Meri Marzi aims to ensure sensitised, non-discriminatory health workers for the needs of female sex workers in the Suraksha Clinics under the UPSACS (Uttar Pradesh State AIDS Control Society) program by creating more dialogues and garnering public support for the cause of sex workers’ menstrual rights. The campaign will also ensure interventions with sex workers to clear misconceptions around overall hygiene management to ensure that results flow both ways.

Read more about her campaign.

MH Fellow Sabna comes with significant experience working with a range of development issues. A co-founder of Project Sakhi Saheli, which aims to combat period poverty and break menstrual taboos, Sabna has, in the past, worked on the issue of menstruation in urban slums of Delhi with women and adolescent girls. She and her team also released MenstraBook, with menstrastories and organised Menstra Tlk in the Delhi School of Social Work to create more conversations on menstruation.

With YKA MHM Fellow Vineet, Sabna launched Menstratalk, a campaign that aims to put an end to period poverty and smash menstrual taboos in society. As a start, the campaign aims to begin conversations on menstrual health with five hundred adolescents and youth in Delhi through offline platforms, and through this community mobilise support to create Period Friendly Institutions out of educational institutes in the city.

Read more about her campaign. 

A student from Delhi School of Social work, Vineet is a part of Project Sakhi Saheli, an initiative by the students of Delhi school of Social Work to create awareness on Menstrual Health and combat Period Poverty. Along with MHM Action Fellow Sabna, Vineet launched Menstratalk, a campaign that aims to put an end to period poverty and smash menstrual taboos in society.

As a start, the campaign aims to begin conversations on menstrual health with five hundred adolescents and youth in Delhi through offline platforms, and through this community mobilise support to create Period Friendly Institutions out of educational institutes in the city.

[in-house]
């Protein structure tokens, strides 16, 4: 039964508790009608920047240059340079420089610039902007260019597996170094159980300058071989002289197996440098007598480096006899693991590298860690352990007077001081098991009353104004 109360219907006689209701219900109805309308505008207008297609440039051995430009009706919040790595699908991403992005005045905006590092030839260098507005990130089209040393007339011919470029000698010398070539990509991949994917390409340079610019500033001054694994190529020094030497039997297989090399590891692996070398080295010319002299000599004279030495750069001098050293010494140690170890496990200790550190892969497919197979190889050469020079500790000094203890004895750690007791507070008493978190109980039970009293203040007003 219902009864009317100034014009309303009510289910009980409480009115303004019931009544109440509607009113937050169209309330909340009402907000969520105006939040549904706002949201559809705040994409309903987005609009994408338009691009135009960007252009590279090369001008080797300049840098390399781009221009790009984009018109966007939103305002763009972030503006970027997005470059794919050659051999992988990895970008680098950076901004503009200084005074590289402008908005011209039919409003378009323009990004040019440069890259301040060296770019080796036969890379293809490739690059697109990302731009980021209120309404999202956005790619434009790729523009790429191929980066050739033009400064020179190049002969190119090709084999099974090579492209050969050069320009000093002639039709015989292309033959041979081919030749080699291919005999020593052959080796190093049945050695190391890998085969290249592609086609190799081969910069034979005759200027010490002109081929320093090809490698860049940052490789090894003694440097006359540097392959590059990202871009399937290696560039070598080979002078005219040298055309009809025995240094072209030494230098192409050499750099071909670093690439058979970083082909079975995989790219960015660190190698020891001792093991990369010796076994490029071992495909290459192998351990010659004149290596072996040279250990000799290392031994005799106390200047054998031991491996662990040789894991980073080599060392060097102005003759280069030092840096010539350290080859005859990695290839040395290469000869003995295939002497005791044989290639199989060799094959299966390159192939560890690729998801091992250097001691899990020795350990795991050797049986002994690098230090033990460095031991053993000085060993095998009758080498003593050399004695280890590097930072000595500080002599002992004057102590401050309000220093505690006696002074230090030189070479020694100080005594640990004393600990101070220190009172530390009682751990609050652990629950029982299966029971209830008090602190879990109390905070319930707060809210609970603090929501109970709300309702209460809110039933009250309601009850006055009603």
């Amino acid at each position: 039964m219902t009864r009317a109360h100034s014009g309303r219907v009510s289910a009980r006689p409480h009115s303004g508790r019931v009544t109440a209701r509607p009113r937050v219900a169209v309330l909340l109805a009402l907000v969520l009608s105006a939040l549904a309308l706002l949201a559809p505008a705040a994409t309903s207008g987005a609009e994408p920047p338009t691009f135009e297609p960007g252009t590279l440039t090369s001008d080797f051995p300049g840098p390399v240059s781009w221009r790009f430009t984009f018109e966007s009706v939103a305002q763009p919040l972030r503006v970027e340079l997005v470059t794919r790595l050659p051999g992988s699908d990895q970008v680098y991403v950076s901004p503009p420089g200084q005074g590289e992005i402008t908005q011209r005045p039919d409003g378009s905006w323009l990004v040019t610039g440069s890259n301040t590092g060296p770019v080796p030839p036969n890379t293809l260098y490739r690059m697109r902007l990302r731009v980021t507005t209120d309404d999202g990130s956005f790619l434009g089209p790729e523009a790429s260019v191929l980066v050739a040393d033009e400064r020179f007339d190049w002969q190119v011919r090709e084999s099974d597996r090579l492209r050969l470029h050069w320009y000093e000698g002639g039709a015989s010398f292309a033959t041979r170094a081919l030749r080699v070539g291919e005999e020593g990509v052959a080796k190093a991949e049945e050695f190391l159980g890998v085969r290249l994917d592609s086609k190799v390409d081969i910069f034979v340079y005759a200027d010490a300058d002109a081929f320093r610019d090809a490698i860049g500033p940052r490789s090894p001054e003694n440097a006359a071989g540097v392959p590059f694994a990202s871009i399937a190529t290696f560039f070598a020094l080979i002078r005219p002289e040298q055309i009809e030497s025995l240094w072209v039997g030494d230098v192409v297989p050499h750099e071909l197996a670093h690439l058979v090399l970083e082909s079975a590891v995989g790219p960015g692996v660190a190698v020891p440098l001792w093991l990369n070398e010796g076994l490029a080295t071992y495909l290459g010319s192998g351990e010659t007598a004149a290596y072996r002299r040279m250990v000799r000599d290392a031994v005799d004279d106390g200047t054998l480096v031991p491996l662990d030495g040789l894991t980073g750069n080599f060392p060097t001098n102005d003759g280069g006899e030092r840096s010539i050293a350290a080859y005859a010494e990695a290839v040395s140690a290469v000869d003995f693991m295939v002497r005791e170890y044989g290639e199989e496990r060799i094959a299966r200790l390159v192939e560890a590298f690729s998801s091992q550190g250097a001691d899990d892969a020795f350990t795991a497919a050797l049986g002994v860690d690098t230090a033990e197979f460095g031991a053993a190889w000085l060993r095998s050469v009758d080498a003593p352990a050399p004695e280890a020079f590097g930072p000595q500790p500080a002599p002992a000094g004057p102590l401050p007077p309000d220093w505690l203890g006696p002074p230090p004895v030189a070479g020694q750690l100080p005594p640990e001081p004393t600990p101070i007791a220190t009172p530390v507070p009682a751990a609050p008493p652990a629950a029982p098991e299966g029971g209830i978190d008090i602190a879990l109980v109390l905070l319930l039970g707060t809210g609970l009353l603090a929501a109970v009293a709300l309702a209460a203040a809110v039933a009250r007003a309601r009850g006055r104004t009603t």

Find out more about the campaign here.

A native of Bhagalpur district – Bihar, Shalini Jha believes in equal rights for all genders and wants to work for a gender-equal and just society. In the past she’s had a year-long association as a community leader with Haiyya: Organise for Action’s Health Over Stigma campaign. She’s pursuing a Master’s in Literature with Ambedkar University, Delhi and as an MHM Fellow with YKA, recently launched ‘Project अल्हड़ (Alharh)’.

She says, “Bihar is ranked the lowest in India’s SDG Index 2019 for India. Hygienic and comfortable menstruation is a basic human right and sustainable development cannot be ensured if menstruators are deprived of their basic rights.” Project अल्हड़ (Alharh) aims to create a robust sensitised community in Bhagalpur to collectively spread awareness, break the taboo, debunk myths and initiate fearless conversations around menstruation. The campaign aims to reach at least 6000 adolescent girls from government and private schools in Baghalpur district in 2020.

Read more about the campaign here.

A psychologist and co-founder of a mental health NGO called Customize Cognition, Ritika forayed into the space of menstrual health and hygiene, sexual and reproductive healthcare and rights and gender equality as an MHM Fellow with YKA. She says, “The experience of working on MHM/SRHR and gender equality has been an enriching and eye-opening experience. I have learned what’s beneath the surface of the issue, be it awareness, lack of resources or disregard for trans men, who also menstruate.”